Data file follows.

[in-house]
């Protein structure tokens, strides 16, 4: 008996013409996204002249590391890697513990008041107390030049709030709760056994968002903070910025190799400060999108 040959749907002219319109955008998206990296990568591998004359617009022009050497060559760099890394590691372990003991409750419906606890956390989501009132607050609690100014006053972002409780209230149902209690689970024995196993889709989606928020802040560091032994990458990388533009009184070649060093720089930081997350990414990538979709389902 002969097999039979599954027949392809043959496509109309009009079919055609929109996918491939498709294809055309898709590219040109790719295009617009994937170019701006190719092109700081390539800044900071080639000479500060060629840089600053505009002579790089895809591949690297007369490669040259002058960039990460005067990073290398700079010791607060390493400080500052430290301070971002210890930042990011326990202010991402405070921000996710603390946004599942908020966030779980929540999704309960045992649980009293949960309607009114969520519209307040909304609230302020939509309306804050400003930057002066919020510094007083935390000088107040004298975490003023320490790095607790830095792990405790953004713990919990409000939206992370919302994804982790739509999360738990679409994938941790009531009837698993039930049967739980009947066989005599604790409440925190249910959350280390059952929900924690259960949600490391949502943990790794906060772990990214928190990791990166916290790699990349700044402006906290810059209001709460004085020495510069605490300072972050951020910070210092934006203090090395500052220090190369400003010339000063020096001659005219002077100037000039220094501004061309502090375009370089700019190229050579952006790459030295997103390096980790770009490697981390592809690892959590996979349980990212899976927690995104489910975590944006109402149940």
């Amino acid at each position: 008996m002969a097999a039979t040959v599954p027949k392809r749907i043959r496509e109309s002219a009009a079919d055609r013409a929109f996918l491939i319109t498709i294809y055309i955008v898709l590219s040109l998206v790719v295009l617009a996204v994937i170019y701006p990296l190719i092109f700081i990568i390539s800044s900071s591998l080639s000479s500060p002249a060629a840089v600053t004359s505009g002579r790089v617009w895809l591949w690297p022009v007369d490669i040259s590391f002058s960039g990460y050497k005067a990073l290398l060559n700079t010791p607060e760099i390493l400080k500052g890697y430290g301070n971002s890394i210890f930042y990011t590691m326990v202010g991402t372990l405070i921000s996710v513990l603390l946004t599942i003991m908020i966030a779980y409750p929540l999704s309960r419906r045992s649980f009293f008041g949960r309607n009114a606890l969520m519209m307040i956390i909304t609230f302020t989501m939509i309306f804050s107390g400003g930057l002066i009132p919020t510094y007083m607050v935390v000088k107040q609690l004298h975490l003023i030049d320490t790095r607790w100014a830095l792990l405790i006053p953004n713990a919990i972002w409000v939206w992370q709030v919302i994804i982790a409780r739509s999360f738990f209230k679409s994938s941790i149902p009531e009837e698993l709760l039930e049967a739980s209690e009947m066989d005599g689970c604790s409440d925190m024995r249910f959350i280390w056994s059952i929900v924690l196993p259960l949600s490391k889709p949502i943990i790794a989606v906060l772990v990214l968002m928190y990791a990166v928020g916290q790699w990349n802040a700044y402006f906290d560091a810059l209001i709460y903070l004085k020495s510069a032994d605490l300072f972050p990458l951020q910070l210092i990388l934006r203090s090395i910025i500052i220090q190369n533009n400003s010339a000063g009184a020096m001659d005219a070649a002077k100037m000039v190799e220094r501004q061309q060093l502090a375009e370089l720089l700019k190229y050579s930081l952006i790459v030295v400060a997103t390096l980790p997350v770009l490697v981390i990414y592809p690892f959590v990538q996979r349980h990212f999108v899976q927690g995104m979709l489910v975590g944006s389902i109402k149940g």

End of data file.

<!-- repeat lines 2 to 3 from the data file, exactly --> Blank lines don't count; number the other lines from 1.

């Protein structure tokens, strides 16, 4: 008996013409996204002249590391890697513990008041107390030049709030709760056994968002903070910025190799400060999108 040959749907002219319109955008998206990296990568591998004359617009022009050497060559760099890394590691372990003991409750419906606890956390989501009132607050609690100014006053972002409780209230149902209690689970024995196993889709989606928020802040560091032994990458990388533009009184070649060093720089930081997350990414990538979709389902 002969097999039979599954027949392809043959496509109309009009079919055609929109996918491939498709294809055309898709590219040109790719295009617009994937170019701006190719092109700081390539800044900071080639000479500060060629840089600053505009002579790089895809591949690297007369490669040259002058960039990460005067990073290398700079010791607060390493400080500052430290301070971002210890930042990011326990202010991402405070921000996710603390946004599942908020966030779980929540999704309960045992649980009293949960309607009114969520519209307040909304609230302020939509309306804050400003930057002066919020510094007083935390000088107040004298975490003023320490790095607790830095792990405790953004713990919990409000939206992370919302994804982790739509999360738990679409994938941790009531009837698993039930049967739980009947066989005599604790409440925190249910959350280390059952929900924690259960949600490391949502943990790794906060772990990214928190990791990166916290790699990349700044402006906290810059209001709460004085020495510069605490300072972050951020910070210092934006203090090395500052220090190369400003010339000063020096001659005219002077100037000039220094501004061309502090375009370089700019190229050579952006790459030295997103390096980790770009490697981390592809690892959590996979349980990212899976927690995104489910975590944006109402149940």
């Amino acid at each position: 008996m002969a097999a039979t040959v599954p027949k392809r749907i043959r496509e109309s002219a009009a079919d055609r013409a929109f996918l491939i319109t498709i294809y055309i955008v898709l590219s040109l998206v790719v295009l617009a996204v994937i170019y701006p990296l190719i092109f700081i990568i390539s800044s900071s591998l080639s000479s500060p002249a060629a840089v600053t004359s505009g002579r790089v617009w895809l591949w690297p022009v007369d490669i040259s590391f002058s960039g990460y050497k005067a990073l290398l060559n700079t010791p607060e760099i390493l400080k500052g890697y430290g301070n971002s890394i210890f930042y990011t590691m326990v202010g991402t372990l405070i921000s996710v513990l603390l946004t599942i003991m908020i966030a779980y409750p929540l999704s309960r419906r045992s649980f009293f008041g949960r309607n009114a606890l969520m519209m307040i956390i909304t609230f302020t989501m939509i309306f804050s107390g400003g930057l002066i009132p919020t510094y007083m607050v935390v000088k107040q609690l004298h975490l003023i030049d320490t790095r607790w100014a830095l792990l405790i006053p953004n713990a919990i972002w409000v939206w992370q709030v919302i994804i982790a409780r739509s999360f738990f209230k679409s994938s941790i149902p009531e009837e698993l709760l039930e049967a739980s209690e009947m066989d005599g689970c604790s409440d925190m024995r249910f959350i280390w056994s059952i929900v924690l196993p259960l949600s490391k889709p949502i943990i790794a989606v906060l772990v990214l968002m928190y990791a990166v928020g916290q790699w990349n802040a700044y402006f906290d560091a810059l209001i709460y903070l004085k020495s510069a032994d605490l300072f972050p990458l951020q910070l210092i990388l934006r203090s090395i910025i500052i220090q190369n533009n400003s010339a000063g009184a020096m001659d005219a070649a002077k100037m000039v190799e220094r501004q061309q060093l502090a375009e370089l720089l700019k190229y050579s930081l952006i790459v030295v400060a997103t390096l980790p997350v770009l490697v981390i990414y592809p690892f959590v990538q996979r349980h990212f999108v899976q927690g995104m979709l489910v975590g944006s389902i109402k149940g």